It’s funny though, if I post a cute picture of my 6 month old son on Facebook, suddenly people I haven’t talked to in a decade, and friends of distant in-laws I’ve never met before, are raving for days. You’re all a bunch of trout biting at the first shiny object that passes by your news feed aren’t you?

So I decided to try this experiment to see how many of you would click if there was a cute baby involved. For future reference, in addition to my usual information posts about criminal law in Utah, I’ll be writing law-related posts each Saturday that may be interesting to people whether they need a lawyer or not. Come by and check them out. Also, if you haven’t already, please like us on Facebook (it’s as easy as clicking the link on the right), follow me on twitter @courtkoehler, and follow this blog if you’re a wordpress reader. And for heaven’s sake, SHARE THIS CUTE BABY PIC WITH YOUR FRIENDS!!!

Cheap Trick

Cheap Trick


I’m Court Koehler, and I’m a DUI, Criminal Defense, Bankruptcy and Family Lawyer in Salt Lake City, Utah.

Illegal Jargon: Hemlock Grove gets it all wrong.

Hey, I can’t get enough of these werewolf/vampire TV dramas, call me out on it all you want. My latest favorite is a Netflix original series called “Hemlock Grove”.  Season 2 was recently released and I couldn’t wait to start watching.

<<Spoiler Alert for the following>>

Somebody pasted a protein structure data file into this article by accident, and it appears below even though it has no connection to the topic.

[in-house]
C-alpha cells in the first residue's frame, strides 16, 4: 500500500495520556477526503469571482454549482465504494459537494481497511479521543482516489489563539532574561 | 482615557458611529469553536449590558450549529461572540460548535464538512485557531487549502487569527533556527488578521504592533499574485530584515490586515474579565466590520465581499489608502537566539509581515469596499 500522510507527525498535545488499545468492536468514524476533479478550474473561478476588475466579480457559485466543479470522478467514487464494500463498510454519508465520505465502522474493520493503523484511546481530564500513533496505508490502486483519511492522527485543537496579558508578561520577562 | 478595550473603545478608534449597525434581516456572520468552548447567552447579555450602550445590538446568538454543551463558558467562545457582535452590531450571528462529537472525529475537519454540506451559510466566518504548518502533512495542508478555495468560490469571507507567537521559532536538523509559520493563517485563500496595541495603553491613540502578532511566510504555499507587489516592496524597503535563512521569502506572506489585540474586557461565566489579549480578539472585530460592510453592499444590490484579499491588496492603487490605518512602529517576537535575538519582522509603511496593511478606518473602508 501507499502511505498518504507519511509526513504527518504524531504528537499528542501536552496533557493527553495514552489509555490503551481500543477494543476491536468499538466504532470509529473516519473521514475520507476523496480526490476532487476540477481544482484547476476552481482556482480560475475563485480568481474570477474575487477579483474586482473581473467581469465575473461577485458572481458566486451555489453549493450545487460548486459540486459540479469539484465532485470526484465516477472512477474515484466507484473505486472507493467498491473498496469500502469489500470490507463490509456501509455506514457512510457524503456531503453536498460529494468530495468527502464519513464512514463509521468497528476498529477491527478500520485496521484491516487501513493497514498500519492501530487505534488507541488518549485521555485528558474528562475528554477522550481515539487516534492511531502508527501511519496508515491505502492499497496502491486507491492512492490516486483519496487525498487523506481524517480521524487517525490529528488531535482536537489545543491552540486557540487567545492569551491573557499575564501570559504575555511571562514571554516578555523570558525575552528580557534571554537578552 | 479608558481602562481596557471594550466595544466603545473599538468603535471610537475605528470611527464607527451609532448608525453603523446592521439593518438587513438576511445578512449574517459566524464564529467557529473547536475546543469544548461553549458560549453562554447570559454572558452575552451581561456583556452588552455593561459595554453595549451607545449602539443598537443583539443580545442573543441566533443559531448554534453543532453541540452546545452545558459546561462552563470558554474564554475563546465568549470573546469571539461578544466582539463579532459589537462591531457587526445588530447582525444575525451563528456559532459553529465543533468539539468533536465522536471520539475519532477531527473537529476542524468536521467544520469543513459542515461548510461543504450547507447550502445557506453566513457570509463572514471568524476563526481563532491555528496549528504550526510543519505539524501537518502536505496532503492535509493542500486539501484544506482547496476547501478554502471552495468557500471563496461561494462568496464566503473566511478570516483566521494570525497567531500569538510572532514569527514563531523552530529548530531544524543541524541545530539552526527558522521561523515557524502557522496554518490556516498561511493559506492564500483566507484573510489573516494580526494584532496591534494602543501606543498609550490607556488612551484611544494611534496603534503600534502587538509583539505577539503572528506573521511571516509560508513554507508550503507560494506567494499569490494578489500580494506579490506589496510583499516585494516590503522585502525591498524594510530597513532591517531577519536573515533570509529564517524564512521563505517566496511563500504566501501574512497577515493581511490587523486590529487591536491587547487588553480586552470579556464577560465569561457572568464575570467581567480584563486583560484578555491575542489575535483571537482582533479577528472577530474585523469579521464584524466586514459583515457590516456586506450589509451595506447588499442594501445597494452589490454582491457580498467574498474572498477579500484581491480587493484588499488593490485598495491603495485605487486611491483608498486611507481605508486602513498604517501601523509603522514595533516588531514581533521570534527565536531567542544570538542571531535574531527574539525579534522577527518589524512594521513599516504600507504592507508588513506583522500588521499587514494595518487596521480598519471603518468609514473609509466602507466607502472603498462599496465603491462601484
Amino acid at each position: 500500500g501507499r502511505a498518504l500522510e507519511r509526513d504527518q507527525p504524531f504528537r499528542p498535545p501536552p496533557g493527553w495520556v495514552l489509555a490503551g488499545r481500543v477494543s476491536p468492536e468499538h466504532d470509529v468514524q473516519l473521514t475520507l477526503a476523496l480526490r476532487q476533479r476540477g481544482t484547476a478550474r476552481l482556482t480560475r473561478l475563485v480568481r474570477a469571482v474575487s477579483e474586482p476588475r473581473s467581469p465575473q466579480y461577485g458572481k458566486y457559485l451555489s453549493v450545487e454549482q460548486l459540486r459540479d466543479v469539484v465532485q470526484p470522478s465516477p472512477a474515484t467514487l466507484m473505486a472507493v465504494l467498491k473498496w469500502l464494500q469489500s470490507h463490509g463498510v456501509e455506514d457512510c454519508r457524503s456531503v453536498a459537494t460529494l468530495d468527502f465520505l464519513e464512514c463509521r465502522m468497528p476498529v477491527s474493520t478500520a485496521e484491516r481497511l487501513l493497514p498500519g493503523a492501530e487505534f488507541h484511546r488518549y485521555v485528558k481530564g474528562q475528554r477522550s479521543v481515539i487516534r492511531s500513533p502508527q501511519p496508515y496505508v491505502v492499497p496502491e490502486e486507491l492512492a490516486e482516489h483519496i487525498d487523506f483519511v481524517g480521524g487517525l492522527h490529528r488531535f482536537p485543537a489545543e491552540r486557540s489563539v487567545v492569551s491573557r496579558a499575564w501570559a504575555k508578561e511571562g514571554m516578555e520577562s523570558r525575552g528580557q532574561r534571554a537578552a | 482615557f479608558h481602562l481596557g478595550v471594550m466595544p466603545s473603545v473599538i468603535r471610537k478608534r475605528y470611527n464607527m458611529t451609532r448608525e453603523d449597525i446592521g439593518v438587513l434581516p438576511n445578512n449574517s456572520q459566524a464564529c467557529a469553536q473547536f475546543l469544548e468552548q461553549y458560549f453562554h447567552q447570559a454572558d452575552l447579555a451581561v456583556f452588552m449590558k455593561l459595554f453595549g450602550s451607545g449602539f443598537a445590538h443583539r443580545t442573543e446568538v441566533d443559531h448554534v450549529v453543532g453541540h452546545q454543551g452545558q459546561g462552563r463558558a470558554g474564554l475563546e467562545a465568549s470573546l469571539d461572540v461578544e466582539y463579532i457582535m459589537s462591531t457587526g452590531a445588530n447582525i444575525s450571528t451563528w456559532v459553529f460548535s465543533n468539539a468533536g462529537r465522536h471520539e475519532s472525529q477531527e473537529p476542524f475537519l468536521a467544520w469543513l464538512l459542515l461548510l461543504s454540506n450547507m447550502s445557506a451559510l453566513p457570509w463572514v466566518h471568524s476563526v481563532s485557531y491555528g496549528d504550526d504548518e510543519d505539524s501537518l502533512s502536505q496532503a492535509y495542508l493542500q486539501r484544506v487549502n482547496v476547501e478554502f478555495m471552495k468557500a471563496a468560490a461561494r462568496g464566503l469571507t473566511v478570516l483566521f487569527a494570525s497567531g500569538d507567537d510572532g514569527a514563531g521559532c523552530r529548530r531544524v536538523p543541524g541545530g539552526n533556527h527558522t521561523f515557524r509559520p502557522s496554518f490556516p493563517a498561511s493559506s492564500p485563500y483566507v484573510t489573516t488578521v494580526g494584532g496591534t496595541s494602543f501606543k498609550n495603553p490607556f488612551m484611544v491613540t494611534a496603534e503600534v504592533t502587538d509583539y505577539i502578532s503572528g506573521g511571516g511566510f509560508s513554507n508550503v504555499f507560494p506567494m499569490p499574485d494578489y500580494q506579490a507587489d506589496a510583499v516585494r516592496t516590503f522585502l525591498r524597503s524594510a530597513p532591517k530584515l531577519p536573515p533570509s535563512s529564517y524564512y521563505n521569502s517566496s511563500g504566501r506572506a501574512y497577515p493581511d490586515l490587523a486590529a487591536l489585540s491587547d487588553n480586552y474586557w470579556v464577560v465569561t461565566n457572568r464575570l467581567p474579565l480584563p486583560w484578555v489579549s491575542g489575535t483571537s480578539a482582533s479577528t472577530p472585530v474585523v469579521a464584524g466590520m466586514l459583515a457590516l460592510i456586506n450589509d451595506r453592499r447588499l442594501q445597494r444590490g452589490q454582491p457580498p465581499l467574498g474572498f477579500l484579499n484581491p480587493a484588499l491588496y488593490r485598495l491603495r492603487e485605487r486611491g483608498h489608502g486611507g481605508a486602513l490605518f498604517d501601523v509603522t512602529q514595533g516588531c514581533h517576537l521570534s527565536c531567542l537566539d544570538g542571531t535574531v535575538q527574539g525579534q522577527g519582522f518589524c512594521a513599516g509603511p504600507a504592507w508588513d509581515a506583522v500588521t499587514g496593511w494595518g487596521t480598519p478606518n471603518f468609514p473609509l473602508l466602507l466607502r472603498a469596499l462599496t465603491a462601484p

…but…they really need to hire a legal consultant. In season two the story line has Peter’s mother Lynda getting arrested during a police raid on a family funeral. The charges? Racketeering!

Wow, serious stuff Lynda. Racketeering is not really the type of thing the average person gets charged with. You definitely need an attorney, if you were in Utah, I’d suggest you call me (wink wink).

But wait, what is racketeering? Well, don’t ask the writers of Hemlock Grove, they seem to be confused. And for that matter, if you’re wondering about the legal particulars of warrants, don’t ask them about those either.  But fear not, the Hemlock Grove writers’ questionable legal research provides a teaching moment. So, here’s how Hemlock Grove got it wrong:

“The statutes on some of the warrants are expired”

Meat expires, statutes do not

Meat expires, statutes do not

The first thing Peter does after his mother gets arrested is he gets a consultation with a criminal defense attorney, which is a really smart thing to do. He ultimately forks over a hefty retainer, and relays some good news about the case to his cousin over the phone, “the statutes on some of the warrants are expired.”

I’m not sure that statement makes any sense. As you probably know from your high school federal government class, the Fourth Amendment (my personal favorite) protects individuals from unreasonable searches and seizures without a warrant based on probable cause. If you’re facing criminal charges involving a warrant (or a warrantless search for that matter), law enforcement’s failure to follow protocol according to fourth amendment constraints often provides some of the best material for your defense.

A good criminal defense lawyer should investigate the warrant in your case. But checking the deadlines on the statutes in the warrant is not really part of that investigation. Why? Well, it would be unusual for a statute to have an “expiration date”. While a statute can be “superseded” by new legislation, it does not normally “expire” on its own.